The Meaning Of Identity In 'Theme For English B'

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Identity is perceived differently in “Theme for English B” by Langston Hughes, “Won’t you celebrate with me” by Lucille Clifton, and “Identity”by Noboa Polanco; yet all different interpretations of the announced word agree that one’s identity defines an individual. Throughout these poems, different aspects of identity are explored with the use ofvarious literary devices to further reveal its true definition according to the author. While in one poem, race does not contribute to one’s identity, in another, it is argued that your race defines you as an individual, whereas the third poem argues that individuality and uniqueness is best. According to the Merriam Webster dictionary, identity is “distinguishing character or personality of an individual”,…show more content…
The essence and meaning of identity is clearly communicated by Langston Hughes, Lucille Clifton, and Noboa Polanco in “Theme for English B”, “Won’t you celebrate with me” and “Identity” through the following literary devices: imagery, allusion, anaphora, rhetorical question, diction, metaphor and simile. Through the use of imagery, allusion, and repetition in “Theme for English B”, Langston Hughes presents race as incapable of defining an individual. One’s race does not accommodate for their identity, and should not be reason to segregate. The following poem discusses the dilemma of a colored student, who shares his understanding of identity throughout the poem. Failure to truly comprehend the “simple” assignment of writing a “page (come) out of you” (4) results in the persona’s internal struggle to translate his identity into words. The poet hints at a sense of isolation and abnormality, through the use of imagery in “the only colored student in my class” (Hughes, line 10). The line depicts the racial ethnicity of the persona, and heightens the sense of individuality. The appeal to one’s sight in the use of imagery provokes an image of the clear contrast of being one against all. The uniqueness of being colored among a mass of white builds…show more content…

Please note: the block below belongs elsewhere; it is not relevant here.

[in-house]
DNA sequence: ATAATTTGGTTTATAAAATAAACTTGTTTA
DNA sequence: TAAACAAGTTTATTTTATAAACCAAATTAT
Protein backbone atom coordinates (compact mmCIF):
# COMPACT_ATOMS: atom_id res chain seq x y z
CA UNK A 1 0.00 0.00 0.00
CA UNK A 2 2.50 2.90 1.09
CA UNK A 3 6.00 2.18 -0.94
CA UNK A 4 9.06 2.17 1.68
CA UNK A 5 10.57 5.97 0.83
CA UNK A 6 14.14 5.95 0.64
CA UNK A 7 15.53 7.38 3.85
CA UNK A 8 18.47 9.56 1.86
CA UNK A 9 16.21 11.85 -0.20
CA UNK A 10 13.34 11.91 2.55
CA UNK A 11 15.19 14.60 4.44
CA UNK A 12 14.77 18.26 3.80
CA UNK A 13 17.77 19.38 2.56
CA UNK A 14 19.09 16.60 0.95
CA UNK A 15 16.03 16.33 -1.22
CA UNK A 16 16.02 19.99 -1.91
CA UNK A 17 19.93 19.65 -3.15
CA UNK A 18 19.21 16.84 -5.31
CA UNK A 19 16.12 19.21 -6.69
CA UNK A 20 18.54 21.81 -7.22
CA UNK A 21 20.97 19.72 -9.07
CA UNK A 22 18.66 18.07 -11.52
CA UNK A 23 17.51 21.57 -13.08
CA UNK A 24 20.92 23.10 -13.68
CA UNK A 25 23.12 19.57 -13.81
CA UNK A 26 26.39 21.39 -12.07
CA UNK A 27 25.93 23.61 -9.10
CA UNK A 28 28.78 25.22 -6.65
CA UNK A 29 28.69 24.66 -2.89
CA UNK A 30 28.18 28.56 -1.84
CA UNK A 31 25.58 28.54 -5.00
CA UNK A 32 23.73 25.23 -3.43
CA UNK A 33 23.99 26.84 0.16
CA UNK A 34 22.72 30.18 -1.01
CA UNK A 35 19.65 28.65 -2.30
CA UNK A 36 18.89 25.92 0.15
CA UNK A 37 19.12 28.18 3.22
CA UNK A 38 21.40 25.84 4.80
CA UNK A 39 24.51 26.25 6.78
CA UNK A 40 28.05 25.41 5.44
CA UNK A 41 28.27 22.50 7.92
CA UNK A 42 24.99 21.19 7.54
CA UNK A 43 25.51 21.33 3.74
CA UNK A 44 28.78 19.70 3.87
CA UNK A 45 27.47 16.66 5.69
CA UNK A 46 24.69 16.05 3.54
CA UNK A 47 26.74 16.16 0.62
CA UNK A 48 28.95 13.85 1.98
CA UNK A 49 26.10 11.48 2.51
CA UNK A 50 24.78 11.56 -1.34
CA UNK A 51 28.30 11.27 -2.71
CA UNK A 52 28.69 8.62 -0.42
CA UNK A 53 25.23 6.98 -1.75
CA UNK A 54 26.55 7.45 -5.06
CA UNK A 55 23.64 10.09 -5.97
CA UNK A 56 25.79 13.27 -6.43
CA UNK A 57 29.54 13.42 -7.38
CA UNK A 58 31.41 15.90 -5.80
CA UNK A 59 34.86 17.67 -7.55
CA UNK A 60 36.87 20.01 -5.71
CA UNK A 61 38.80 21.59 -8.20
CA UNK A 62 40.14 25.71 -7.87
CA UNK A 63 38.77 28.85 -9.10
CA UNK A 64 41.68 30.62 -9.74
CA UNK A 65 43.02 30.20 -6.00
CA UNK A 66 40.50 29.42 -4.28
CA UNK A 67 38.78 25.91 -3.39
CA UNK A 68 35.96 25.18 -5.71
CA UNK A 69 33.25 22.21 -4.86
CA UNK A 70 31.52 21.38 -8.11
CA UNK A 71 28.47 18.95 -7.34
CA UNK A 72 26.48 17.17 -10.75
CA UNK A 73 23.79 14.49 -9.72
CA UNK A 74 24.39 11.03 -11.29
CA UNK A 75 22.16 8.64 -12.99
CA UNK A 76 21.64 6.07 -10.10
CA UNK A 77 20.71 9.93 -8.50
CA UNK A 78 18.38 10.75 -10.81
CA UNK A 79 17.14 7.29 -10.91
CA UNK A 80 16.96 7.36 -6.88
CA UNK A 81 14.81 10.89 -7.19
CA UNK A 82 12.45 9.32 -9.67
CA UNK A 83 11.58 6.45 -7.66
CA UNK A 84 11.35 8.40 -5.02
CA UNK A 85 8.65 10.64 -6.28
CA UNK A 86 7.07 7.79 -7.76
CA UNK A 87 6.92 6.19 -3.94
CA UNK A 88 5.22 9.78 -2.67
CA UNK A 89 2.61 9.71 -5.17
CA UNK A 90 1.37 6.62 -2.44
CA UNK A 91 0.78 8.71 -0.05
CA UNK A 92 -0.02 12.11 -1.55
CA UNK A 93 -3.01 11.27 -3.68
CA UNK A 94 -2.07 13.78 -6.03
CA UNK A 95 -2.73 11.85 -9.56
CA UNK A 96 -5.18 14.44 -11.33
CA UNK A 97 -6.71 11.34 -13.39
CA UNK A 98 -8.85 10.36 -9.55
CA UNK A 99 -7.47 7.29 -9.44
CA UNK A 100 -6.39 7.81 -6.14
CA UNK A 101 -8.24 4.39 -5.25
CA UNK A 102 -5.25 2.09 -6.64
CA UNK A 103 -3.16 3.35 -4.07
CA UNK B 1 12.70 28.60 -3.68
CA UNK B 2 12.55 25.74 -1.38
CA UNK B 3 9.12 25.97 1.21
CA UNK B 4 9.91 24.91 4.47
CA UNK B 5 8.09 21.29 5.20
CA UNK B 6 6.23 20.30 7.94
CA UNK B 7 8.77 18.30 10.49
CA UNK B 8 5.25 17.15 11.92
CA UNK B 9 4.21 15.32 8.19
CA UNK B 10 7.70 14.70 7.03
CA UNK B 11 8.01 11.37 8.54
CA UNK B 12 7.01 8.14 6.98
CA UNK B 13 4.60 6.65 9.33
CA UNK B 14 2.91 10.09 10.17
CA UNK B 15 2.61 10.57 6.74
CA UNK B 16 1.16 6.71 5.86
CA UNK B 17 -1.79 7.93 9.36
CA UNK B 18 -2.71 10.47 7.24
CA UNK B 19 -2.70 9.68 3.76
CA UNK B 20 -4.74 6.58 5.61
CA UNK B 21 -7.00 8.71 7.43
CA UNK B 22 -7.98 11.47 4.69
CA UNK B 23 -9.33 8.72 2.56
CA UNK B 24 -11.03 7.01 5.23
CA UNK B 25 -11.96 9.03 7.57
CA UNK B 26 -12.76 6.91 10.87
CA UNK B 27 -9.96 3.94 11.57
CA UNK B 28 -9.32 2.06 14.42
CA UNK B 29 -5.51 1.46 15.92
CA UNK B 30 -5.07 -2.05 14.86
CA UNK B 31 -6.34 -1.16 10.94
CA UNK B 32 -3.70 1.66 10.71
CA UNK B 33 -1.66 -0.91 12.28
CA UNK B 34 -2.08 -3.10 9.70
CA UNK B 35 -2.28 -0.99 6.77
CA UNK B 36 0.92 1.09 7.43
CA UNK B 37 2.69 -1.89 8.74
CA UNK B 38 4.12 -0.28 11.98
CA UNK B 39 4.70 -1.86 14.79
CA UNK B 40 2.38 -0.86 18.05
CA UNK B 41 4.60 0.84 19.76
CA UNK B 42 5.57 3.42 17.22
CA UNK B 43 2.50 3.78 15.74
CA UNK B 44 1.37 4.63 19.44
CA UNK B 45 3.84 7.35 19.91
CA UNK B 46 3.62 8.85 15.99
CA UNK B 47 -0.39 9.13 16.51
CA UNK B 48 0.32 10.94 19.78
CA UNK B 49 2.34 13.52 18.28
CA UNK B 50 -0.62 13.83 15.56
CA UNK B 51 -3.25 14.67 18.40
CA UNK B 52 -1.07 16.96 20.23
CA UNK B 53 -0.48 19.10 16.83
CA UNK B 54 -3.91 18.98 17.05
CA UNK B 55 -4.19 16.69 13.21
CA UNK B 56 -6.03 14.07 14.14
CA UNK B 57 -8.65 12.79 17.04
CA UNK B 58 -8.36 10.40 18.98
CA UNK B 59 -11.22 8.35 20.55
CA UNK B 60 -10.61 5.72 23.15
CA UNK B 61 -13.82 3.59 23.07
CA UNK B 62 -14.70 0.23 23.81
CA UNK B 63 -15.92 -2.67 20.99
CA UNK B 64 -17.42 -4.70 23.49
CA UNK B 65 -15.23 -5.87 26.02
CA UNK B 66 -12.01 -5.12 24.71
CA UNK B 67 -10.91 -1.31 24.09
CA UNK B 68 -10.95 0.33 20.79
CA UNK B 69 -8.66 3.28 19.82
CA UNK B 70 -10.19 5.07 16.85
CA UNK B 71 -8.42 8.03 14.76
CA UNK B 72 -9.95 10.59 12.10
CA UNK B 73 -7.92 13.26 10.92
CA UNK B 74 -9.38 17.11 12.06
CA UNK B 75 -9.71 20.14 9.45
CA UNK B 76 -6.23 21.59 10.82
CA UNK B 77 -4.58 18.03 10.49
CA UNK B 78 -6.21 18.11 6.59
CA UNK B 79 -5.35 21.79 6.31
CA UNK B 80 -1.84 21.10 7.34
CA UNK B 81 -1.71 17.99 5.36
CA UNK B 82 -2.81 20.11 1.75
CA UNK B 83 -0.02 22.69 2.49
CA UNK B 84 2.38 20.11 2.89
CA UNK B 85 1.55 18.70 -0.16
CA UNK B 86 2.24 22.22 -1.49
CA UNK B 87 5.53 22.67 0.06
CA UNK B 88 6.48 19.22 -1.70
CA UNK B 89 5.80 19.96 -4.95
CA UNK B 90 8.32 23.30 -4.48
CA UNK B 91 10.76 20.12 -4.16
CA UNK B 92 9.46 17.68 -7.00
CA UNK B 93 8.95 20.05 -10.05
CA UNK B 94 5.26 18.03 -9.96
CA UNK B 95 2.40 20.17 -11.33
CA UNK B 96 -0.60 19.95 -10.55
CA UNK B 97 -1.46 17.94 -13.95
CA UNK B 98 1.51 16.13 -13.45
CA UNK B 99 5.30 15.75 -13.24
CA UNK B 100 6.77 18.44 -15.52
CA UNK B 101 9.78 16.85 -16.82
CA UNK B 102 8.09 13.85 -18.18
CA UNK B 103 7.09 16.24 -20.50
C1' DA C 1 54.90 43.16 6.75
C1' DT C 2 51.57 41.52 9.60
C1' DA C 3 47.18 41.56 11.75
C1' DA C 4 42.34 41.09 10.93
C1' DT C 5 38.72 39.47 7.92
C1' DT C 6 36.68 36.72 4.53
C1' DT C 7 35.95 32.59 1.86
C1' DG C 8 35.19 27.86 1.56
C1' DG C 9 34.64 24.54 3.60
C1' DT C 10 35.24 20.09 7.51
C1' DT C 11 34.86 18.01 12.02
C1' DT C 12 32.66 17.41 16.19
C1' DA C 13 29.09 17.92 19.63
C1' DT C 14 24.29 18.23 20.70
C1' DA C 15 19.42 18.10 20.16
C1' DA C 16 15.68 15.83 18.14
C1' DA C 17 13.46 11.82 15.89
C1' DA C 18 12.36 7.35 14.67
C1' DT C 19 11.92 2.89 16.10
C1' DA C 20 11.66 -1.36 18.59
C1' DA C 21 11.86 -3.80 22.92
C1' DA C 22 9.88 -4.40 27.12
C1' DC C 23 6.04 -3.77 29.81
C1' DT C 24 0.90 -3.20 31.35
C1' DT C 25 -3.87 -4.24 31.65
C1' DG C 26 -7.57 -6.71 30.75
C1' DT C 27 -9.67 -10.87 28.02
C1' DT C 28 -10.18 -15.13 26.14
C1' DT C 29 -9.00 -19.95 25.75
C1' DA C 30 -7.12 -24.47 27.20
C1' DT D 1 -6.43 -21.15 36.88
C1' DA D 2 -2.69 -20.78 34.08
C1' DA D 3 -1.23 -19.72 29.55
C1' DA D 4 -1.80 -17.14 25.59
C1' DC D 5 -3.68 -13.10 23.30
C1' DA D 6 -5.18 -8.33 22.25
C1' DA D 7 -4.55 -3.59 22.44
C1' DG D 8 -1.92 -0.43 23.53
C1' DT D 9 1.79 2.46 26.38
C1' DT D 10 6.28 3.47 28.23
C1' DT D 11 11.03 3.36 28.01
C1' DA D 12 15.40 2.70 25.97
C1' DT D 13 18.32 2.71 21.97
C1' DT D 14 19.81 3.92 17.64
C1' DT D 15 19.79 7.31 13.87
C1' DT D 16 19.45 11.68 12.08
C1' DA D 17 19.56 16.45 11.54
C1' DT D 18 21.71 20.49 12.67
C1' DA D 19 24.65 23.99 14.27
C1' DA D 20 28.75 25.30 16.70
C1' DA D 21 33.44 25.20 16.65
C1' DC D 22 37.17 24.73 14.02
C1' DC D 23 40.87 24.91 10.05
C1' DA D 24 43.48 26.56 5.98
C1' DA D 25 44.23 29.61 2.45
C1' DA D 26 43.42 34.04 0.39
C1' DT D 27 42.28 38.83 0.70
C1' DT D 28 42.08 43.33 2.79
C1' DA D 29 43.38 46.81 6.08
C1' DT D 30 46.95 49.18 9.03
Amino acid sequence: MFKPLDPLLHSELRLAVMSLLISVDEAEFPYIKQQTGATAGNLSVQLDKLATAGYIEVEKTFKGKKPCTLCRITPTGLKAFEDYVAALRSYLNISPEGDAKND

Race is distinctly a thought formed by society, but through it, one builds their identity. Clifton describes the hardship she had to endure as she struggled to “shape” her identity, yet has succeeded. Despite the obstacles and judgments faced, she prevailed; she survived. The deviant draws attention to her hand through the anaphora “my/my” (10 - 11), emphasizing that it is uniquely two hands in use -- one “holding tight” and the other celebrating. This signifies that the persona feels isolated and left without company, and minimal support. However, the faint sense of individuality and independence the line provides can be easily detected. Moreover, Clifton raises the ambiguous issue of race and gender, in her rhetoric “won’t you celebrate with me”, clearly raising a point that no reason is explanation enough. The inequality and injustice faced renders the perceived timid and apologetic tone seemingly sarcastic. This further enlightens the author’s perception of identity, as she believes that underneath each is simply human. More importantly, the hardships endured when one is female, added on to the injustice faced when one is colored, reminds the reader that certain identities are harder to form, as “models” of such identities are not
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